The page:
Liar. Lucifer. Lock her up.
Republicans may have mixed feelings about nominating Donald Trump for president, but one thing they can all rally around is a deep dislike for Democrat Hillary Clinton.
Convention speakers have "prosecuted" Clinton at a mock trial, accused her of being a serial liar and even linked her to the Devil himself. Throughout the campaign, Trump has reveled in referring to his opponent as "Crooked Hillary."
The attacks are an echo of the 1990s when conservatives denounced President Bill Clinton as the chief executive dealt with scandal and impeachment.
The most blistering assault at the GOP convention came Tuesday night when New Jersey Gov. Chris Christie took on the role of prosecutor and put Clinton on trial "for her performance and her character." The audience responded with chants of "Lock her up! Lock her up!"
But others have piled on. Senate Majority Leader Mitch McConnell told the crowd scandal follows Clinton and former President Bill Clinton "like flies."
"She lied about her emails. She lied about her server. She lied about Benghazi. She even lied about sniper fire. Why, even she lied about why her parents named her Hillary," McConnell said.
And Wednesday, Trump campaign manager Paul Manafort said the airport meeting between former President Bill Clinton and Attorney General Loretta Lynch last month probably helped Clinton's wife escape criminal charges over her use of a private email server as secretary of state. He told ABC that Lynch "probably" gave Bill Clinton special information that helped his wife.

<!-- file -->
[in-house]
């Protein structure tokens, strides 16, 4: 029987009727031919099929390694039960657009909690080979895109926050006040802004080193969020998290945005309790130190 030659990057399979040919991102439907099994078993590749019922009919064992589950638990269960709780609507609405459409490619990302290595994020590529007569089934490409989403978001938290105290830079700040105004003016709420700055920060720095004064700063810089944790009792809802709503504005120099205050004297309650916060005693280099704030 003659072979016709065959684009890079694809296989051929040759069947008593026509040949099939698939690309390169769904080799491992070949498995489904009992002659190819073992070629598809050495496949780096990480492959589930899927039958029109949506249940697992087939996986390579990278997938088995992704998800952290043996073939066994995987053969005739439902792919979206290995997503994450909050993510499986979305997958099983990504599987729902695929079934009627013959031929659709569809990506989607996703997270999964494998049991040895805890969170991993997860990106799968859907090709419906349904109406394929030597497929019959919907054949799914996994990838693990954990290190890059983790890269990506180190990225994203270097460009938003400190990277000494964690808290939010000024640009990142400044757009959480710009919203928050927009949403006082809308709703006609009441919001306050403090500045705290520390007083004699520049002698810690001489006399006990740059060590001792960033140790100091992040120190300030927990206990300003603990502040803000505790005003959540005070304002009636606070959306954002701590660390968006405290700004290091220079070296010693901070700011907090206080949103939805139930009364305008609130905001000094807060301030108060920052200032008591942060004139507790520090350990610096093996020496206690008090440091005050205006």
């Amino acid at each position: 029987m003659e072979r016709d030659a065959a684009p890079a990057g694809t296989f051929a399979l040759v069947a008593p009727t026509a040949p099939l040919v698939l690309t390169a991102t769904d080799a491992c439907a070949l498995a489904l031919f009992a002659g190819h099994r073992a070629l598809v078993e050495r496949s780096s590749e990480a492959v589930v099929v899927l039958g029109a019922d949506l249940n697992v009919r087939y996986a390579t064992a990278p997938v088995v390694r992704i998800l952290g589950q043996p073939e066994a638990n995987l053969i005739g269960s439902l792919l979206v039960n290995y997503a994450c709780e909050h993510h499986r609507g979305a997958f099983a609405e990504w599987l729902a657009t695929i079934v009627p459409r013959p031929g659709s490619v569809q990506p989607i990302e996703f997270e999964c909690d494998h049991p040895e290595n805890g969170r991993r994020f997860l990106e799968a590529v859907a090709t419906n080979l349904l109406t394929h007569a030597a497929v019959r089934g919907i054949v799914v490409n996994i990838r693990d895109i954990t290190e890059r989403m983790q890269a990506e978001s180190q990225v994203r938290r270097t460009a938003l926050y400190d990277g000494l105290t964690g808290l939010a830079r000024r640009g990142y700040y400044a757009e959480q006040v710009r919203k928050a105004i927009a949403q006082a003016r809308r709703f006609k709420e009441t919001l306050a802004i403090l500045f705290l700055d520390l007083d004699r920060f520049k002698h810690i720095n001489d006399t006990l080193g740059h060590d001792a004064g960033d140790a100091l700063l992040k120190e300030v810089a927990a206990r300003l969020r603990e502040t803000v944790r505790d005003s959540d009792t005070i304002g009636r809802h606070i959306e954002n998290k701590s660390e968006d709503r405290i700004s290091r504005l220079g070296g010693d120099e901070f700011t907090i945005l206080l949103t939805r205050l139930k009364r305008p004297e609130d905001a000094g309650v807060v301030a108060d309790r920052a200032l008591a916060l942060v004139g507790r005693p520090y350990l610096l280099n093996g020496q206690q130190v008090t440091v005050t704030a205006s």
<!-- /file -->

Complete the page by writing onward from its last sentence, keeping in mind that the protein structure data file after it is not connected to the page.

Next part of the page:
Manafort even tried to blame Clinton for the controversy over Melania Trump lifting passages of her convention remarks from a speech that Michelle Obama delivered in 2008.
"For people to try and disparage that speech and say that it was something that it wasn't is once again politics," he told Fox News. "It's Hillary Clinton once again feeling threatened by a woman and trying to destroy the woman and demean her as a way of positioning her own fate."
Perhaps the wildest attack on Tuesday came from former GOP presidential candidate Ben Carson, who told the crowd that one of Clinton's "role models" — community activist Saul Alinsky — "acknowledges Lucifer" in a 1971 book.
"So are we willing to elect someone as president who has as their role model somebody who acknowledges Lucifer?" Carson said. "Think about that."
Clinton wrote a college thesis about Alinsky and has said she agreed with some of his opinions on social change, but disagreed with his view that the system could only be changed from the outside.
Some Republicans are wary of going too far. Arizona Sen. Jeff Flake, one of the more prominent Trump skeptics, Tweeted late Tuesday: "@HillaryClinton now belongs in prison? C'mon. We can make the case that she shouldn't be elected without jumping the shark."
Bill Pickle, a talk radio host and South Carolina delegate, expressed frustration at what he called "name calling and childish behavior" among some of the speakers.
"I personally hate, I mean hate, all of the negativity," Pickle said. "What happened to professionalism, manners and humanity in our politicians and citizens?"
But attacking Clinton may be the most effective tactic with polls showing high unfavorable ratings for both candidates. An Associated Press-GfK poll this month found that three-quarters of voters say their pick for president is motivated by a desire to cast their ballot against Clinton or Trump.
Manafort told reporters at a convention briefing that anger was not the tone of the convention but acknowledged it "may be an undertone." He defended the "Lock Her Up!" chant, saying it "probably reflects the attitude of a lot of people in America." The chant is popular among Trump supporters who say Clinton should have been prosecuted over the email issue.
"They don't understand why justice wasn't done," he said. "Frankly, that plays right into the narrative of why things need to change in Washington, because there's special justice for some and it's not equal justice."
FBI officials called Clinton's email practices "careless," but the Justice Department announced earlier this month there was not enough evidence to charge her with a crime.
Associated Press writers Steve Peoples in Cleveland and Meg Kinnard in Columbia, South Carolina, contributed to this report.